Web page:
Sales and Distribution of Antimicrobial Drugs for Food-Producing Animals Declined in 2016

Sales and Distribution of Antimicrobial Drugs for Food-Producing Animals Declined in 2016

FDA’s annual report on sales and distribution of antimicrobial drugs approved for use in food-producing animals shows a decrease from 2015 to 2016.

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December 21, 2017
Food Safety

FDA’s annual report summarizing sales and distribution data for all antimicrobial drugs approved for use in food-producing animals shows that antimicrobial sales decreased from 2015 to 2016. Domestic sales and distribution of all antimicrobials decreased by 10 percent and domestic sales and distribution of medically important antimicrobials decreased by 14 percent. In previous years (between 2009 and 2015), overall sales volumes increased annually.

FDA has published annual summary reports since 2009 in compliance with requirements established by Section 105 of the Animal Drug User Fee Amendments of 2008 (ADUFA 105). ADUFA 105 requires antimicrobial drug sponsors to report to the FDA on an annual basis the amount of antimicrobial drugs sold or distributed for use in food-producing species during the prior year. ADUFA 105 also requires FDA to issue annual summary reports of sales and distribution data collected from sponsors each year, by antimicrobial class for classes represented by three or more distinct sponsors, and to provide those summaries to the public.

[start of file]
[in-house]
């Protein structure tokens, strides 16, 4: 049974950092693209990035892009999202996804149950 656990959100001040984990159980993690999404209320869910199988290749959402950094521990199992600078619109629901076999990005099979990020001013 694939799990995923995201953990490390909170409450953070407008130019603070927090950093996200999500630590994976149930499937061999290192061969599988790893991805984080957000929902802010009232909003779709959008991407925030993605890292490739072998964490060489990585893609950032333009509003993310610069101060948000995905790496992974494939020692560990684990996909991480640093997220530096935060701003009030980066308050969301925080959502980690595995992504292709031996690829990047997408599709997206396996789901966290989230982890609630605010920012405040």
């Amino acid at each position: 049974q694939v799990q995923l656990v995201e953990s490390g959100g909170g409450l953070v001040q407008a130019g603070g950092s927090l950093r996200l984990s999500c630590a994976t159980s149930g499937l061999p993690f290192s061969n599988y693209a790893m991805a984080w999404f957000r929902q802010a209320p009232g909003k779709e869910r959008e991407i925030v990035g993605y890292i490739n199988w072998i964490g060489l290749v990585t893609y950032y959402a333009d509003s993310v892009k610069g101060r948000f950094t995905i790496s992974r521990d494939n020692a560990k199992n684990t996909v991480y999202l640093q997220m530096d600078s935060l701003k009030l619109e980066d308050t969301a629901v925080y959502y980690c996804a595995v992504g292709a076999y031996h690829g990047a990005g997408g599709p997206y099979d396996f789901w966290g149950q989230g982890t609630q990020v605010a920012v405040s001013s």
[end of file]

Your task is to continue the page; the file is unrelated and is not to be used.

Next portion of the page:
In May 2016, the agency issued a final rule revising its annual reporting requirements for drug sponsors of antimicrobials sold or distributed for use in food-producing animals to obtain estimates of sales broken out by major food-producing species (cattle, swine, chickens, and turkeys). The 2016 Summary Report on Antimicrobials Sold or Distributed for Use in Food-Producing Animals is the first annual summary report to include these species estimates. FDA anticipates that having these additional species-specific data will improve the agency’s understanding of sales and distribution data.

Sales data provide insight regarding antimicrobial drugs entering the marketplace, but additional sources of information should be considered when assessing progress of efforts to foster judicious antimicrobial use, including actual use data, animal demographics and animal health data, and data on resistance. DA continues to work with federal, academic, and industry partners to obtain more information about how, when, and why animal producers and veterinarians use medically important antimicrobial drugs in food-producing animals.